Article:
Your tax bill establishes value every few years, depending on the community you live in. Therefore, it is not fluid. It does not change every day, so it can’t be accurate and up to the minute. At times it could be close to reality and other times way off. The most important factor for establishing value is to find homes that have just sold with a similar assessment in a similar area, and find out what they sold for. Also remember that the assessor does not take condition into account. Condition can factor up to 50 percent from a low to high, depending on how a property is presented. Once again, a professional Senior Real Estate Agent can offer an accurate assessment of value based on today’s comparables, factoring in the condition of your home when ready to sell.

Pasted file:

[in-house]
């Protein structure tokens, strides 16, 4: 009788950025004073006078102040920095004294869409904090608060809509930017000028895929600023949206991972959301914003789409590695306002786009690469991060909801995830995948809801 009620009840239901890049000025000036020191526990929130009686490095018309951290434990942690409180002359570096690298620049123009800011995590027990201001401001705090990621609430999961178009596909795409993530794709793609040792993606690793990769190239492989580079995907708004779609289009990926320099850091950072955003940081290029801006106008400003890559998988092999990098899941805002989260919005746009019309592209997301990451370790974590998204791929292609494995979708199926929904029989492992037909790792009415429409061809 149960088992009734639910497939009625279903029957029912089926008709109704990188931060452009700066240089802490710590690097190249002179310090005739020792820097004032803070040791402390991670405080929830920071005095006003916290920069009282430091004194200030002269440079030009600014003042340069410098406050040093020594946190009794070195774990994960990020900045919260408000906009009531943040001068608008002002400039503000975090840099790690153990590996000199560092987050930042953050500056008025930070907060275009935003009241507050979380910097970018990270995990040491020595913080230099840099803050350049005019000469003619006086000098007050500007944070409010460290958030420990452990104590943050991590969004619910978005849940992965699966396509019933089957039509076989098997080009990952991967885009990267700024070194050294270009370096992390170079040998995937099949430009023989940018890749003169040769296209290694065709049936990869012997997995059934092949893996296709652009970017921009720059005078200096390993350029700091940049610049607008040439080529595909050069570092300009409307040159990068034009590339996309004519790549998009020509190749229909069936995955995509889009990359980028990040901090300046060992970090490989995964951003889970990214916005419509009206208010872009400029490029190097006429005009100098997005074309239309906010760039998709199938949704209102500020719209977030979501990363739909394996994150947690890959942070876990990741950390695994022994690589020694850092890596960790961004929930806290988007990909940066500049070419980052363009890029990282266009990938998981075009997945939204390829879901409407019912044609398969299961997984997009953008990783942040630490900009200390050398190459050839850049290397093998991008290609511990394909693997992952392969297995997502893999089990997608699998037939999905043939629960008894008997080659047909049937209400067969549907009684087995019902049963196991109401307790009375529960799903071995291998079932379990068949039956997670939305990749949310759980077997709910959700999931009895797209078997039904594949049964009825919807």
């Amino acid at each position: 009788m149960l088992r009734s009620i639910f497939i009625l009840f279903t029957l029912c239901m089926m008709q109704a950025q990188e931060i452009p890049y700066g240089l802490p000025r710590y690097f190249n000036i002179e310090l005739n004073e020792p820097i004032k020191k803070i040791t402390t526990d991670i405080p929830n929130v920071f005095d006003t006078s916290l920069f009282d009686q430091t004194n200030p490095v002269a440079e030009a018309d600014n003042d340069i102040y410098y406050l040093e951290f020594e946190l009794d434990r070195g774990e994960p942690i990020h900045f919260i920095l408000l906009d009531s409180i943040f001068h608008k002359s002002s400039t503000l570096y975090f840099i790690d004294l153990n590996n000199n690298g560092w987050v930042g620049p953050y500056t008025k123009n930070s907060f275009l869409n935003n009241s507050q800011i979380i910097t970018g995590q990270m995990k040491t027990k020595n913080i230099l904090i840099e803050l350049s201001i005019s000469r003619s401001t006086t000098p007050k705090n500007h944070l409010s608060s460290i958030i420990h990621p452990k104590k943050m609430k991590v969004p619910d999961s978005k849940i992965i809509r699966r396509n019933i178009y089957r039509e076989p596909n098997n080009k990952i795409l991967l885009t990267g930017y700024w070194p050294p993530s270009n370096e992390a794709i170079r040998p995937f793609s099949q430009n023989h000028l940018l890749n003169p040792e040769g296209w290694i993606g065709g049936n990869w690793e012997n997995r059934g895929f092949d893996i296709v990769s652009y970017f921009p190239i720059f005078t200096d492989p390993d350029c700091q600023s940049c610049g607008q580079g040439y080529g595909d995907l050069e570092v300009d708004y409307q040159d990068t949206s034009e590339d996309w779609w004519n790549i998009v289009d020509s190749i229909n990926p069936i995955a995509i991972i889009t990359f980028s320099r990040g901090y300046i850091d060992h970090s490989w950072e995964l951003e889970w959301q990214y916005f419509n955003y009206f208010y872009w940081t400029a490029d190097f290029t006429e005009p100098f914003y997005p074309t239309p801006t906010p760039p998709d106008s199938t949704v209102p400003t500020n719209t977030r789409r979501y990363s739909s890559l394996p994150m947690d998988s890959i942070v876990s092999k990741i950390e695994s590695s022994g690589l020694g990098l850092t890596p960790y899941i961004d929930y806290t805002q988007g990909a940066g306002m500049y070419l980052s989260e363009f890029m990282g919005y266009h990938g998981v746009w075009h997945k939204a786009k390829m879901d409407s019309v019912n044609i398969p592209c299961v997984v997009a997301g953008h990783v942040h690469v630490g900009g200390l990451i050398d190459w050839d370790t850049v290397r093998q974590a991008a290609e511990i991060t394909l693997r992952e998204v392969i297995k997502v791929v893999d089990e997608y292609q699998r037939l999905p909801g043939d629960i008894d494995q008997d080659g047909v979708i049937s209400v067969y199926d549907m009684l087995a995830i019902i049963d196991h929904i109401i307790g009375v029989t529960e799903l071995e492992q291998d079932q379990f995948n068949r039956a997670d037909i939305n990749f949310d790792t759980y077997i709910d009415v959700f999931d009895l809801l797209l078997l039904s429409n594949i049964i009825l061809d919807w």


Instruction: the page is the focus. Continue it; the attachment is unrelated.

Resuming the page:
7.     “I need to get $xxxx because I plan on moving to Seattle. Have you seen those prices?”

Nothing more to say about that comment. You already know the answer.

8.     “I heard there is no money for buyers. Is that true?”

No. There is more mortgage money available now than ever before. Yes, a buyer does actually have to be employed, as opposed to pre-recession practices. Credit is available to buyers with little money down (FHA…3.5 percent) or conventional buyers with down payments of - 5-20 percent down. A buyer’s credit score can determine what type of mortgage and rates are possible. But there is funding available to any buyer with acceptable credit, job stability, and sufficient income.

9.     “I’m selling my home as is, and that means they take the house just as it is.”